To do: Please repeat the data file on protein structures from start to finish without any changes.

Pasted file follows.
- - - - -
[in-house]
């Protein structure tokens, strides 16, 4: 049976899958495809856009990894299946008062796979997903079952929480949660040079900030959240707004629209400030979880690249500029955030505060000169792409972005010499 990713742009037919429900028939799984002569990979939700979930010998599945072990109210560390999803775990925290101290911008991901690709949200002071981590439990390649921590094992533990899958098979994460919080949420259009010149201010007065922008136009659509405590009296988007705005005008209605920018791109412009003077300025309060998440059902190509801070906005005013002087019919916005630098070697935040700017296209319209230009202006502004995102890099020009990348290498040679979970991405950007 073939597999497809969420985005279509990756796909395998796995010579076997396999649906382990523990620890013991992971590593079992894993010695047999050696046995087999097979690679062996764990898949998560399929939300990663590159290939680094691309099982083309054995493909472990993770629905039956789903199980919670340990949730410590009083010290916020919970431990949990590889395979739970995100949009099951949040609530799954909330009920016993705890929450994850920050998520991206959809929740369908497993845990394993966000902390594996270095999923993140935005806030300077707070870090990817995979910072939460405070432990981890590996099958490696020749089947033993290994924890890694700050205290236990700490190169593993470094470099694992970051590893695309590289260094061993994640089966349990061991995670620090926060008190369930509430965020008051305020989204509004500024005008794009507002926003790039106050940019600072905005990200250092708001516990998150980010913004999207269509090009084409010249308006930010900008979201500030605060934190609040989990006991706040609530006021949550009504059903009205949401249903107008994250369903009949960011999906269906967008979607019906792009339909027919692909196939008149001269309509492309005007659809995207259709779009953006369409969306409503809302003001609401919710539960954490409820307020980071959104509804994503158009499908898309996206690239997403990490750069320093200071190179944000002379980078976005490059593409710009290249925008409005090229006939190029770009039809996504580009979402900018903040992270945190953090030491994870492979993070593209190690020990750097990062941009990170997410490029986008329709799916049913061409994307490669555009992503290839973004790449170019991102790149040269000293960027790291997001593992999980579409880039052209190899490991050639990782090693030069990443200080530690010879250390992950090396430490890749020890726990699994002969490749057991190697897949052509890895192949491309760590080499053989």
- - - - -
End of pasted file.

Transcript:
[in-house]
């Protein structure tokens, strides 16, 4: 049976899958495809856009990894299946008062796979997903079952929480949660040079900030959240707004629209400030979880690249500029955030505060000169792409972005010499 990713742009037919429900028939799984002569990979939700979930010998599945072990109210560390999803775990925290101290911008991901690709949200002071981590439990390649921590094992533990899958098979994460919080949420259009010149201010007065922008136009659509405590009296988007705005005008209605920018791109412009003077300025309060998440059902190509801070906005005013002087019919916005630098070697935040700017296209319209230009202006502004995102890099020009990348290498040679979970991405950007 073939597999497809969420985005279509990756796909395998796995010579076997396999649906382990523990620890013991992971590593079992894993010695047999050696046995087999097979690679062996764990898949998560399929939300990663590159290939680094691309099982083309054995493909472990993770629905039956789903199980919670340990949730410590009083010290916020919970431990949990590889395979739970995100949009099951949040609530799954909330009920016993705890929450994850920050998520991206959809929740369908497993845990394993966000902390594996270095999923993140935005806030300077707070870090990817995979910072939460405070432990981890590996099958490696020749089947033993290994924890890694700050205290236990700490190169593993470094470099694992970051590893695309590289260094061993994640089966349990061991995670620090926060008190369930509430965020008051305020989204509004500024005008794009507002926003790039106050940019600072905005990200250092708001516990998150980010913004999207269509090009084409010249308006930010900008979201500030605060934190609040989990006991706040609530006021949550009504059903009205949401249903107008994250369903009949960011999906269906967008979607019906792009339909027919692909196939008149001269309509492309005007659809995207259709779009953006369409969306409503809302003001609401919710539960954490409820307020980071959104509804994503158009499908898309996206690239997403990490750069320093200071190179944000002379980078976005490059593409710009290249925008409005090229006939190029770009039809996504580009979402900018903040992270945190953090030491994870492979993070593209190690020990750097990062941009990170997410490029986008329709799916049913061409994307490669555009992503290839973004790449170019991102790149040269000293960027790291997001593992999980579409880039052209190899490991050639990782090693030069990443200080530690010879250390992950090396430490890749020890726990699994002969490749057991190697897949052509890895192949491309760590080499053989």